According to an article recently published in the New York Times, road fatalities have skyrocketed to their highest point in the past 50 years, caused by crashes and collisions caused by drivers. In 2015, deadly crashes rose by nearly 8 percent over ...
According to an article recently published in the New York Times, road fatalities have skyrocketed to their highest point in the past 50 years, caused by crashes and collisions caused by drivers. In 2015, deadly crashes rose by nearly 8 percent over the previous year's numbers, killing roughly 38,000 people. As a result of this boom, numerous safety advocates, federal officials and local leaders across the nation have begun campaigning to change the nearly century's old mentality of referring to crashes as "accidents." But why is this language important?
Using the word "accident" removes the blame from all involved parties and makes collisions seem as if they happen all on their own. The truth of the matter is that nearly all crashes are the result of human error or risky behavior while behind the wheel. Driving while intoxicated, distracted driving, and other negligent activities are the cause of a vast majority of collisions, with only 6 percent of crashes being caused by vehicle malfunctions, bad weather, or other non-driver factors.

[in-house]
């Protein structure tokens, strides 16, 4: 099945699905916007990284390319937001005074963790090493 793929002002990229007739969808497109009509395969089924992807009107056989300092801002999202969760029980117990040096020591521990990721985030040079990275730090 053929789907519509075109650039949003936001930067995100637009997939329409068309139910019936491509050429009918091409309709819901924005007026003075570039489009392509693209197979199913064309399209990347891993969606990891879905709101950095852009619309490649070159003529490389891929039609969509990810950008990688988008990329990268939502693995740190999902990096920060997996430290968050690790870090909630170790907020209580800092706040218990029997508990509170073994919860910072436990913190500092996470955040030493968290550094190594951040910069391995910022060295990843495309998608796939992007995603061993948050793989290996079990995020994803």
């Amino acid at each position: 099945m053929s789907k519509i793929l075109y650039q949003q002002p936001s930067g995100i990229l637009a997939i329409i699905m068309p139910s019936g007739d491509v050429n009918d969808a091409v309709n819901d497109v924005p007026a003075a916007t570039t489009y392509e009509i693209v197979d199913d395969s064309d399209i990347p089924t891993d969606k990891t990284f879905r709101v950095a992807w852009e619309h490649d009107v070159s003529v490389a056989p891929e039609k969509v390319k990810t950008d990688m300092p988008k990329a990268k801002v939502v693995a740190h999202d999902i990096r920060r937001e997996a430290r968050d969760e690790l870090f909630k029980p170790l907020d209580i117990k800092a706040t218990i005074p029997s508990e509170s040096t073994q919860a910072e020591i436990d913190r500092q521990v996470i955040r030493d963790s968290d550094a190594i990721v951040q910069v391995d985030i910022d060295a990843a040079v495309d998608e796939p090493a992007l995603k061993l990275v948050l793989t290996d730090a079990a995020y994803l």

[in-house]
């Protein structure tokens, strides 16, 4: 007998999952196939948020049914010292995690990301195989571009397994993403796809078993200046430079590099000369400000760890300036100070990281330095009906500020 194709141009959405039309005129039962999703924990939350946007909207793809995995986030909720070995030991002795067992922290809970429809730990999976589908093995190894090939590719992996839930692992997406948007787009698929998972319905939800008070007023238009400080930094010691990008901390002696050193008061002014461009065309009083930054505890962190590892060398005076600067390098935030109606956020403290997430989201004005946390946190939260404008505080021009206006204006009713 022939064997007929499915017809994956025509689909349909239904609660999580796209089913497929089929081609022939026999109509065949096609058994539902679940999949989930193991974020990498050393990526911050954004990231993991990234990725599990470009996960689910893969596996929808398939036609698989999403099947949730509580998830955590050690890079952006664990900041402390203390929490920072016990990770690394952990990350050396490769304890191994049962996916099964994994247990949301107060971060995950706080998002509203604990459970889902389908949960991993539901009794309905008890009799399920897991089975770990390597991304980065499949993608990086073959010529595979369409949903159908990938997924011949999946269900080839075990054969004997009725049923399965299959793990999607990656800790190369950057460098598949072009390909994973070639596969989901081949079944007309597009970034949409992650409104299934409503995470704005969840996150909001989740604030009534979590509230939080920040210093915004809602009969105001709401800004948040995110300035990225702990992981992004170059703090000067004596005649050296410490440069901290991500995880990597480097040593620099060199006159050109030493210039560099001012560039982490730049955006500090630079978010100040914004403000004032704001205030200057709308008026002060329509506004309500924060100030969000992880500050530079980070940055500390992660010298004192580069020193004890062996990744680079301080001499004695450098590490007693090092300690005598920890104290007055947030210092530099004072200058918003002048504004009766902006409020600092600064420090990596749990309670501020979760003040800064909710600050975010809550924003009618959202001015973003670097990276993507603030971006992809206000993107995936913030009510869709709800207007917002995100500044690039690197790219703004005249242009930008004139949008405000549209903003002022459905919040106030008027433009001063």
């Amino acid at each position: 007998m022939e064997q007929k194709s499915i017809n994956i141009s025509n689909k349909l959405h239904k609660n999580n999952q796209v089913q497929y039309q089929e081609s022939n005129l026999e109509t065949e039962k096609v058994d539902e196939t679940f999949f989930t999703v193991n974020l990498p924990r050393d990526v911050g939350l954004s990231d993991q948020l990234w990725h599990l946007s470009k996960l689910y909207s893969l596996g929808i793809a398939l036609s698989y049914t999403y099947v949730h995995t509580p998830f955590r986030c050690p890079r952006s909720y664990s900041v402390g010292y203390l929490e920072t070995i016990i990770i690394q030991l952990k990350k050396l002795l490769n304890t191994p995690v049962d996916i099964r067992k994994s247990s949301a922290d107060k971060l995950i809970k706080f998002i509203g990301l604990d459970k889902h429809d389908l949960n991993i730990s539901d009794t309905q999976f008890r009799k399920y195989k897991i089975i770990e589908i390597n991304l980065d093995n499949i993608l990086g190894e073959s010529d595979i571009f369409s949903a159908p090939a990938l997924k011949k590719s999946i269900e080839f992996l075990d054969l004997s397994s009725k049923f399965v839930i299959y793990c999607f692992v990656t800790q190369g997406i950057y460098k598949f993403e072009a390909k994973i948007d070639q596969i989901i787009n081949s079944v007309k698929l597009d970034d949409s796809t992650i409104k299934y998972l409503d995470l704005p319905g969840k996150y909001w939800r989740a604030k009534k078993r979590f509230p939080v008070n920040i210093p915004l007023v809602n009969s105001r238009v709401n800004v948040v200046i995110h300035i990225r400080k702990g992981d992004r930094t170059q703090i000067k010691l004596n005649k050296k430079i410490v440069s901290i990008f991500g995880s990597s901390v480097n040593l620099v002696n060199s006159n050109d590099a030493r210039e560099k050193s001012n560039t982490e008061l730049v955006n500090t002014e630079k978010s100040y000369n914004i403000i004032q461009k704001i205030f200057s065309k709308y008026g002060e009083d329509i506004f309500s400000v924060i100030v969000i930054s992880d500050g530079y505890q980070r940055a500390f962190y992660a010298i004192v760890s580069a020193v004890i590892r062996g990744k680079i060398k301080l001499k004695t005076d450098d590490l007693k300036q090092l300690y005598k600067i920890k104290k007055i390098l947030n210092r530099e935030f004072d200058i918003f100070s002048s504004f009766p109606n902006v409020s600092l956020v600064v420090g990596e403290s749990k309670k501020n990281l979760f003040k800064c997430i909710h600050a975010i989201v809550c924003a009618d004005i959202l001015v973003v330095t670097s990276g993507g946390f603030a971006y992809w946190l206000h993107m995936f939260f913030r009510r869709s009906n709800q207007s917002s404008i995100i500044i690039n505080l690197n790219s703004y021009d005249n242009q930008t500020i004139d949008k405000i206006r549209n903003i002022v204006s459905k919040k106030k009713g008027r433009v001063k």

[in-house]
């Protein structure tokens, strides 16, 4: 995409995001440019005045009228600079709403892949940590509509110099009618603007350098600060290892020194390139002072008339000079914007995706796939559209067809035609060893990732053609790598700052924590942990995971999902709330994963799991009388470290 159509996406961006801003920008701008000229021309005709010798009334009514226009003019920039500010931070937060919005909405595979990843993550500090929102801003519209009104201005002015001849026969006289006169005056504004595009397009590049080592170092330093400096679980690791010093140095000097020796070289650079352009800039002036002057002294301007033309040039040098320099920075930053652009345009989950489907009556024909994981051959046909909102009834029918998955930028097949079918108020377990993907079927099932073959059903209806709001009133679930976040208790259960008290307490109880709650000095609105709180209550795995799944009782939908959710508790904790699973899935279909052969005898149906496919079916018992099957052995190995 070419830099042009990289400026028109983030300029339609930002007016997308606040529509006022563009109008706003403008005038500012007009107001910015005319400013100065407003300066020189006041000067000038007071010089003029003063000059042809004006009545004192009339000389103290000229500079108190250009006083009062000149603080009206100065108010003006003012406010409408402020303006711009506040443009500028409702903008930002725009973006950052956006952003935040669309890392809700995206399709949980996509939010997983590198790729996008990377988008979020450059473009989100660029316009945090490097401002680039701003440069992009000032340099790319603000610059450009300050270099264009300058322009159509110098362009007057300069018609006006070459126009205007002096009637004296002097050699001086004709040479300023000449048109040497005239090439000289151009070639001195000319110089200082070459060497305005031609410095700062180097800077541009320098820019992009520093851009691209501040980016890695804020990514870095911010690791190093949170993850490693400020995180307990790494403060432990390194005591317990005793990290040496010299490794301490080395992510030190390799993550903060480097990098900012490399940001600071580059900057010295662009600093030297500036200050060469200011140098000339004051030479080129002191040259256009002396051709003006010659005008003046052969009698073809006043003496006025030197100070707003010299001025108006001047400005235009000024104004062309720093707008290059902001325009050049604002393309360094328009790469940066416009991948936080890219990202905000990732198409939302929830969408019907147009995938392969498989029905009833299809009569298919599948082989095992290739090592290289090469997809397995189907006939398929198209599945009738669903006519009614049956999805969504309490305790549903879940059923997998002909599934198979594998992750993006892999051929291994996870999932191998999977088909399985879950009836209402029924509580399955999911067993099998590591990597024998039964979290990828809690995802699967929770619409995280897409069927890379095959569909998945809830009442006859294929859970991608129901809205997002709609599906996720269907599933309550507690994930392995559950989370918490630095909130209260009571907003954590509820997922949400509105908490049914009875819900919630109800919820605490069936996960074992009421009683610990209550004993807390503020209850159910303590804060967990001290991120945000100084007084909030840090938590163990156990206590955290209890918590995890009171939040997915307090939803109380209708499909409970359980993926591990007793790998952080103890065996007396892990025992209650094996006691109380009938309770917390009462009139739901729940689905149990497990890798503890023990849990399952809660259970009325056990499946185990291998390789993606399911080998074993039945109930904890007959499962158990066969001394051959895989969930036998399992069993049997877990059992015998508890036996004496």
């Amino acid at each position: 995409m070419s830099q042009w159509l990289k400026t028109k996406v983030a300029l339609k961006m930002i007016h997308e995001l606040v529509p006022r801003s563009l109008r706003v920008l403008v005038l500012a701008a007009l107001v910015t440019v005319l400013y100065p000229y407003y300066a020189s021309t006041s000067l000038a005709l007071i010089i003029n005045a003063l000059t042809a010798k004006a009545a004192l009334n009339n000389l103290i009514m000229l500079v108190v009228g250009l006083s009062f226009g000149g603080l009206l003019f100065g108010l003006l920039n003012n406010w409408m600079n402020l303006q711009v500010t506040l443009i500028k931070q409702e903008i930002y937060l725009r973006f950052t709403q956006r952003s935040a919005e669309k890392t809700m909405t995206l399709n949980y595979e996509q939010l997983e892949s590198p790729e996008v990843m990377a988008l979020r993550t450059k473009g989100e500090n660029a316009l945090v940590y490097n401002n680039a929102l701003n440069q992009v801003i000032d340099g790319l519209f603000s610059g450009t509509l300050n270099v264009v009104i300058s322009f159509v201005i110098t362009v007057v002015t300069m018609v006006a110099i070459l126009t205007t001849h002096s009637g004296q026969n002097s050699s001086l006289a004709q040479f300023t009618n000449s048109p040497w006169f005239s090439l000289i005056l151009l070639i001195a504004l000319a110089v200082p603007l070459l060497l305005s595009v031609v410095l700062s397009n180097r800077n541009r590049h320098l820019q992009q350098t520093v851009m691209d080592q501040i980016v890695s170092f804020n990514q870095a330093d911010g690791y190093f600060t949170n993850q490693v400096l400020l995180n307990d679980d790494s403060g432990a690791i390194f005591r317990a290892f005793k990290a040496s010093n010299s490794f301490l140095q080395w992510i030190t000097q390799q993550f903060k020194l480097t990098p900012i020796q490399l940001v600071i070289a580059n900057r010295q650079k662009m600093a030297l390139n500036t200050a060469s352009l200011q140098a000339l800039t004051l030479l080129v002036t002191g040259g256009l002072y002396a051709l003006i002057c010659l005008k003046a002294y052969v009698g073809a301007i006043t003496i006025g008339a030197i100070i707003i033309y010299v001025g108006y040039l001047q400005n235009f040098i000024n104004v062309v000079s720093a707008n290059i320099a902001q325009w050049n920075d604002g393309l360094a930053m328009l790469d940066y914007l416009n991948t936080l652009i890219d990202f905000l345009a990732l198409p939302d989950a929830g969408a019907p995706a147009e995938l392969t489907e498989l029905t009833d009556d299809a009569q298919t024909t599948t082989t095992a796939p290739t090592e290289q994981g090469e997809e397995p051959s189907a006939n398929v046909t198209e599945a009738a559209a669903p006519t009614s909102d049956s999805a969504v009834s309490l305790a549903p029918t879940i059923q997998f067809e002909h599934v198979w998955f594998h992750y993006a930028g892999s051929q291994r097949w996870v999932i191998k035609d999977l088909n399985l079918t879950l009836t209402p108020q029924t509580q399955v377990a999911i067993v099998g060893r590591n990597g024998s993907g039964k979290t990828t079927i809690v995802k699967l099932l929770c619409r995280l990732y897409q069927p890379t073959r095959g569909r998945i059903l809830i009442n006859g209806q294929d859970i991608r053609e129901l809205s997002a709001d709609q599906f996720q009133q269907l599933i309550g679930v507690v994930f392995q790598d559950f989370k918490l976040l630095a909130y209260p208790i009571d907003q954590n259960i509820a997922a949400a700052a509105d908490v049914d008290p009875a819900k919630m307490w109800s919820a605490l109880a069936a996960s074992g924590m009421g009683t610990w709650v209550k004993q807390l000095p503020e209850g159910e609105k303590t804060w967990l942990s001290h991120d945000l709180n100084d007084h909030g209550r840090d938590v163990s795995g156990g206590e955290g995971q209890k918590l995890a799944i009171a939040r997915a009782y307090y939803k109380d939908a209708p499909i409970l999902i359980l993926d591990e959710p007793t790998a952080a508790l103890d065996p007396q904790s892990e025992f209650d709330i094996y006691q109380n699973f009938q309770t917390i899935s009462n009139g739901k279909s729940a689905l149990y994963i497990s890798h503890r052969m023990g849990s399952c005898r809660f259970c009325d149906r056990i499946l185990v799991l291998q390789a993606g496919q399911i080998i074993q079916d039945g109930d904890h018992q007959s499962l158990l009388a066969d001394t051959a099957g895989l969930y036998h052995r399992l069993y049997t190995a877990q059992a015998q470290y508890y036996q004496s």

Mark Rosekind, the head of the National Highway Traffic Safety Administration (NHTSA), commented on the matter, saying that "When you use the word 'accident,' it's like, 'God made it happen.'" Changing the semantics will hopefully bring more awareness to the issue of driver error and minimize attitudes that traffic collisions are unpreventable in nature.
Numerous government bodies throughout the nation have already taken steps to remove the term "accident" from laws and policies regarding traffic collisions, including the states of Nevada and New York. At least 28 different state departments of transportation have gravitated away from referring to crashes as accidents, with the NHTSA itself having changed its policy on the matter in 1997.
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